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Keep On Skanking & Satisfy My Soul Jah Jah - 1971 - 1972

 The third, hotly awaited box of the 1971-72 period. Among other treasures, it contains, firstly, "Keep On Skanking", a fourth album produced by Lee "Scratch" Perry (following the three albums of the preceding box), replete with unknown tracks, twisted remixes and rare versions, which will complete the series' exhaustive documentation of Marley's Perry period. Among the surprises is a long and very rare version of "Keep On Moving" remixed by Scratch, expanded with an insane dub and a DJ style vocal by Tippertone sound's DJ Wung Chu, and previously unreleased gems like the haunting "Send Me That Love" and "Comma Comma", produced by the Wailers themselves.

 This box also covers the Tuff Gong period, with the Satisfy My Soul Jah Jah album and many well-known songs, plus several strange, little-known or never-released tracks like "Dub Feeling", "Satisfy My Soul Jah Jah", "Pour Down The Sunshine", and an alternate recording of "Screwface", sung in harmony by the three Wailers instead of by Marley solo. There is also original dub-remixed versions and the never-released "Cry To Me" on acoustic guitar. But this crucial period in Bob Marley's career would not be complete without the six tracks recorded in London for CBS, like "Reggae On Broadway" or the impeccable "Gonna Get You". Most of the original mixes of these tracks have never been released before. Until now, only part of them had been available - hastily and controversially remixed for the release of the album Chances Are, which was rushed to production immediately after Marley's death. The entire box will focus on the theme of Bob Marley's arrival in the cold and gray "pagan" place that the Jamaican Rastafarians call Babylon. He would conquer that strange place in just a few months.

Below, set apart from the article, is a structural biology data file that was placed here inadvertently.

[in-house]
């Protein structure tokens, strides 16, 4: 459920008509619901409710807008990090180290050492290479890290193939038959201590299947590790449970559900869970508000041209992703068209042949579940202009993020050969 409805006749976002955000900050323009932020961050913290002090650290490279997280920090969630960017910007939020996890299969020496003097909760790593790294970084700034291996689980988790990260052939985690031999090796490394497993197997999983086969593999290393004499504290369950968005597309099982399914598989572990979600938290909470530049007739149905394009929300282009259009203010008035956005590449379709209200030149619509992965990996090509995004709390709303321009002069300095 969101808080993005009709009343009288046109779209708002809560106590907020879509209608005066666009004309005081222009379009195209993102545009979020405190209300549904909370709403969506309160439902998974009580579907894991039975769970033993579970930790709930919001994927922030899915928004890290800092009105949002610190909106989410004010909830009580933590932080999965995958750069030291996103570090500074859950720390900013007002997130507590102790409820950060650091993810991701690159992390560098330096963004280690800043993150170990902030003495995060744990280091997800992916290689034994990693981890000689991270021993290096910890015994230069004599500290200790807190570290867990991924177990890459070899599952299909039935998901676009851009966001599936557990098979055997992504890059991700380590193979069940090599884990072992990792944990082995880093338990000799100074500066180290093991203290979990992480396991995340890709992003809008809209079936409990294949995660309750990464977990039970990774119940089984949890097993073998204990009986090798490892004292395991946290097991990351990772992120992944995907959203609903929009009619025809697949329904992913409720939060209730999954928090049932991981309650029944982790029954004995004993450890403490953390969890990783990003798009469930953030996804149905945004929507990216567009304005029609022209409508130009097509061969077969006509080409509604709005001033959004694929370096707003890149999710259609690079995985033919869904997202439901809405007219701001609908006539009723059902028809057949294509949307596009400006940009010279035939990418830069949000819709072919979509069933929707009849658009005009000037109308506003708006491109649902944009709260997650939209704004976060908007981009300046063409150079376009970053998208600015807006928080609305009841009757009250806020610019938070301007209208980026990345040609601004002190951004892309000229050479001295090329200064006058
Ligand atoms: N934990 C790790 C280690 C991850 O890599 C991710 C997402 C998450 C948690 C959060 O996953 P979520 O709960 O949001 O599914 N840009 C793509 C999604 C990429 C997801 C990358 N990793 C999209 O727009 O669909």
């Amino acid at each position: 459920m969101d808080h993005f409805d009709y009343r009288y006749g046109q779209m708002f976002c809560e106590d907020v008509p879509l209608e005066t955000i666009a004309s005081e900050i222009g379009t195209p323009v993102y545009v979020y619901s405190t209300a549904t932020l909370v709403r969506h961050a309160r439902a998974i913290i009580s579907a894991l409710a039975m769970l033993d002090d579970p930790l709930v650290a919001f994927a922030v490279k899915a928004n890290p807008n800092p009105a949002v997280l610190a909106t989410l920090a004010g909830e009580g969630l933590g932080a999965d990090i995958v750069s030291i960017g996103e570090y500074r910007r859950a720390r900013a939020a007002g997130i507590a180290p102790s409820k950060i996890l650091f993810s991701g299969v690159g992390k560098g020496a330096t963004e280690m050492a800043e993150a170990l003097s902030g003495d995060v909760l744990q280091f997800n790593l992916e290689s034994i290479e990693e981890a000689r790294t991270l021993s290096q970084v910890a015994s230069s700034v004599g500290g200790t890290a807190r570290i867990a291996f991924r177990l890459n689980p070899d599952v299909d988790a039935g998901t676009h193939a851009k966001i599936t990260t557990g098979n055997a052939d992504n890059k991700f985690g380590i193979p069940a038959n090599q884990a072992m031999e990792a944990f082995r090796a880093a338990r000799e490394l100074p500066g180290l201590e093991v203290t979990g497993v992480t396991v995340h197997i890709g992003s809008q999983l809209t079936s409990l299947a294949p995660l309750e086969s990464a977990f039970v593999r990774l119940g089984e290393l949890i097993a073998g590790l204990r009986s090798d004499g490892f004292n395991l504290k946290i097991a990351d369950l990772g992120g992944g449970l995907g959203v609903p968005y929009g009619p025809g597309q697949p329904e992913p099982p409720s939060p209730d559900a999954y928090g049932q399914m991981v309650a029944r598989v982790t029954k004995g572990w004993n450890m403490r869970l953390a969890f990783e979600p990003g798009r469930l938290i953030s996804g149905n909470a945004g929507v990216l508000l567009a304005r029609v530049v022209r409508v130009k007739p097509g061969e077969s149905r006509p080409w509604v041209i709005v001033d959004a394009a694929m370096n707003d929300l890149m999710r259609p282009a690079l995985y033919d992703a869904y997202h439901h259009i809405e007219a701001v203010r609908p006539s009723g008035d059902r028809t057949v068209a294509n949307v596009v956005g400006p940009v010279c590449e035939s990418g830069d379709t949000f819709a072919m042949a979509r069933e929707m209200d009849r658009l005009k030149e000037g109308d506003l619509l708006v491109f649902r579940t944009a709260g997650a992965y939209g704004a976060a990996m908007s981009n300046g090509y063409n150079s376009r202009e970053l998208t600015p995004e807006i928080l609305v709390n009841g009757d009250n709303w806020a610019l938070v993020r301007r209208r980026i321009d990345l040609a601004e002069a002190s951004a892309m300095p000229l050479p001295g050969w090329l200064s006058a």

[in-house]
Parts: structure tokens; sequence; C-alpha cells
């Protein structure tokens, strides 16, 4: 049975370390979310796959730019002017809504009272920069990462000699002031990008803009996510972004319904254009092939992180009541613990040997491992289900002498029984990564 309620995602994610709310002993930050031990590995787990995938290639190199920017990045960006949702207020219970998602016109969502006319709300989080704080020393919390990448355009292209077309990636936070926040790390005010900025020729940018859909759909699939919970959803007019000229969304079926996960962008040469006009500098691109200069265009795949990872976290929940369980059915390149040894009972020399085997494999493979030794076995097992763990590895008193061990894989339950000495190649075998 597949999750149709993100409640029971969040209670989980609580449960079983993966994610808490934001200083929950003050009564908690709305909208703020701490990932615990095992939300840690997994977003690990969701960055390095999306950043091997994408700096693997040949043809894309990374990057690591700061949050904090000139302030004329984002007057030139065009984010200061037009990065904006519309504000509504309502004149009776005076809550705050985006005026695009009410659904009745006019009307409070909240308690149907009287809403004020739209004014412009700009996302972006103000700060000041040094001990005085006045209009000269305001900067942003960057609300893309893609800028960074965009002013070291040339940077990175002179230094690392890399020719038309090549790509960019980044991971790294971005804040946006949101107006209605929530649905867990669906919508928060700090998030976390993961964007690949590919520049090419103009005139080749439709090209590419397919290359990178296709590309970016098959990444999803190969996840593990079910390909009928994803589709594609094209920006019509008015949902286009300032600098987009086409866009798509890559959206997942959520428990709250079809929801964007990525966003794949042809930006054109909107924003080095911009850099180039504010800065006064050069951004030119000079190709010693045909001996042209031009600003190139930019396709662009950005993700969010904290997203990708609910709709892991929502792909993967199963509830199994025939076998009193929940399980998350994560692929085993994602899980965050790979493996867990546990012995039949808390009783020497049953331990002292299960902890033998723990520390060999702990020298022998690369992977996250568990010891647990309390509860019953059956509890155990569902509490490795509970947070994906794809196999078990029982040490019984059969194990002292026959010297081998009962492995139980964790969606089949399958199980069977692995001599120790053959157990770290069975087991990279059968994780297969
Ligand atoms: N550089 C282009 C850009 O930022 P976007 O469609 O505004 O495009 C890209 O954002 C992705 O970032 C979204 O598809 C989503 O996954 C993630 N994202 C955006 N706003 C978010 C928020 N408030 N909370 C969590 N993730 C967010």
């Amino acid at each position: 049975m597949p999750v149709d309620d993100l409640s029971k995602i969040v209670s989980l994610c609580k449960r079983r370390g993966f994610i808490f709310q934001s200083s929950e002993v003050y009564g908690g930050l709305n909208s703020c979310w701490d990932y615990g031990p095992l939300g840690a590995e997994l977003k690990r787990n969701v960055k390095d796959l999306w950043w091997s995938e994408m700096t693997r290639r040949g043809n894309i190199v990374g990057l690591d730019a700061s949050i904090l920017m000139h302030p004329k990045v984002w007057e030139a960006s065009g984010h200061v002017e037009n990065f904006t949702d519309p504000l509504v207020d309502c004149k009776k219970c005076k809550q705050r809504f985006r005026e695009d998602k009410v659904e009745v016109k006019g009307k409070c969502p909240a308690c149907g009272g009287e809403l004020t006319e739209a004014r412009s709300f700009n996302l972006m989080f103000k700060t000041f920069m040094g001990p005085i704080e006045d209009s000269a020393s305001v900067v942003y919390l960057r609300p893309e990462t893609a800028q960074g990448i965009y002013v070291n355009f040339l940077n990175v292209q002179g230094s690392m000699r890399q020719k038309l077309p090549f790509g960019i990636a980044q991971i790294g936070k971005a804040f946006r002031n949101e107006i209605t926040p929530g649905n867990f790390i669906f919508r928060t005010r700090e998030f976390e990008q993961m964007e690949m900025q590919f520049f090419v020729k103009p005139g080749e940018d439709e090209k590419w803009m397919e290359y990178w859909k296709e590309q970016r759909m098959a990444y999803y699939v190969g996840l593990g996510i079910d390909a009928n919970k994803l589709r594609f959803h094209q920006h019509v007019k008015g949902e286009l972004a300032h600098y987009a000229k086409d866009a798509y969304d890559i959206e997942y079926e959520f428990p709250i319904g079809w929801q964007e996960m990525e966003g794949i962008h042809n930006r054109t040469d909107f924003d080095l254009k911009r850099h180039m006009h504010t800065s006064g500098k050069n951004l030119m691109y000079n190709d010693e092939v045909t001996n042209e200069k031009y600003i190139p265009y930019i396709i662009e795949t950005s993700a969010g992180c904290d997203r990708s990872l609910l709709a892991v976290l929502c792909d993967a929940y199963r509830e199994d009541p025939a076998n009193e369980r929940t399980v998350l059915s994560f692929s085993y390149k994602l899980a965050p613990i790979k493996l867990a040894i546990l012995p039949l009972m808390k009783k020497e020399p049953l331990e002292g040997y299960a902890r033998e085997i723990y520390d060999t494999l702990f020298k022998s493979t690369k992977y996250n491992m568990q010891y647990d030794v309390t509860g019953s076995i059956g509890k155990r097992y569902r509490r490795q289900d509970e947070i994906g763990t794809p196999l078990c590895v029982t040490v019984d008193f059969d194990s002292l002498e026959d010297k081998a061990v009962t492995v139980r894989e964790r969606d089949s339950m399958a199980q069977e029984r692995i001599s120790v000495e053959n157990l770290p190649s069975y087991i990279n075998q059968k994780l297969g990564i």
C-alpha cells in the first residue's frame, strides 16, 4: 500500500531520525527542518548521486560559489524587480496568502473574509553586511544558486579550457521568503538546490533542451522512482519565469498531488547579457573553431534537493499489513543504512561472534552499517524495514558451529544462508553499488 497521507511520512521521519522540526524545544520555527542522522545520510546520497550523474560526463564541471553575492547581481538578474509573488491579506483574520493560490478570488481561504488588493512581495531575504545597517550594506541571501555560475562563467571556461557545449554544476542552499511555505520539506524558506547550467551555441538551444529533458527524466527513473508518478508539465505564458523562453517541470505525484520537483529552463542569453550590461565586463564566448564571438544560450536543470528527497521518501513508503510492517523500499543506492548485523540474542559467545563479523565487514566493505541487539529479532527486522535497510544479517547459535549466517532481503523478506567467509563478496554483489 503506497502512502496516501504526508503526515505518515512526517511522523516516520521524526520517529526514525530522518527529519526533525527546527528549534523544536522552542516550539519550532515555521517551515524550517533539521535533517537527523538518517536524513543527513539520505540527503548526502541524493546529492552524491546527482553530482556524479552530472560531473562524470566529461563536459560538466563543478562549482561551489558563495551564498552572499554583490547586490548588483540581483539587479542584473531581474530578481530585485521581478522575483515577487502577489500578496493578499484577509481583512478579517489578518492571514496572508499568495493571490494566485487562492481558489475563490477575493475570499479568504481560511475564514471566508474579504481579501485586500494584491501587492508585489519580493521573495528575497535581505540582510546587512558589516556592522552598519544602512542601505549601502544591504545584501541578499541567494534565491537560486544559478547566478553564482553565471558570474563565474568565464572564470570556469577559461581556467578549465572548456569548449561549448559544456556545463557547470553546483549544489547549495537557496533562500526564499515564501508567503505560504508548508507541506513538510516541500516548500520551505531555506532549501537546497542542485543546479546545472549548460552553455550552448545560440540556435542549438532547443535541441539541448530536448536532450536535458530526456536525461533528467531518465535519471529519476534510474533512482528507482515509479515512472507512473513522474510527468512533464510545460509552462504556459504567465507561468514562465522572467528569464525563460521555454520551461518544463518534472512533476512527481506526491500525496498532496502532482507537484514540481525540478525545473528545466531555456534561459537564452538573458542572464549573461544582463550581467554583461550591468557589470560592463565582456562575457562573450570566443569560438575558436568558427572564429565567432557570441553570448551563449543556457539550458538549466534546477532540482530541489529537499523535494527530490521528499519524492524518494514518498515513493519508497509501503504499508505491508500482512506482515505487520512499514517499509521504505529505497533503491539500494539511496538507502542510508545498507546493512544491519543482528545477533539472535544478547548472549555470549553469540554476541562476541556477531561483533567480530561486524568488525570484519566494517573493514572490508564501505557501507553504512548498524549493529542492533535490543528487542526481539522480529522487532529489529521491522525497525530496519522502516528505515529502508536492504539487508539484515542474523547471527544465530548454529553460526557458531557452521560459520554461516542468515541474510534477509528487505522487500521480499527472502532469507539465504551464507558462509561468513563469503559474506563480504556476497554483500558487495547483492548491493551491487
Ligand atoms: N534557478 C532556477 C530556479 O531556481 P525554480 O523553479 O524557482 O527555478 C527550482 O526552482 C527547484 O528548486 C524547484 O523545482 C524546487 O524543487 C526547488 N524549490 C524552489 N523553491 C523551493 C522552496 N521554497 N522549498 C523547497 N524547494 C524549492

But Marley's authentic Jamaican reggae sound, so distinctive and inventive, survived only briefly, immortalized in these few jewel boxes. Most of his last eight famous original albums were partly recorded and mixed in London, taking on a more international pop sound. This cross-over would produce other great classics which, this time, were to turn him into the first - perhaps the last - superstar from a "third-world" country. A country where misery still rules the land.

All texts written by and courtesy of Bruno Blum, and appear in the Music Vibes Complete Wailers issue.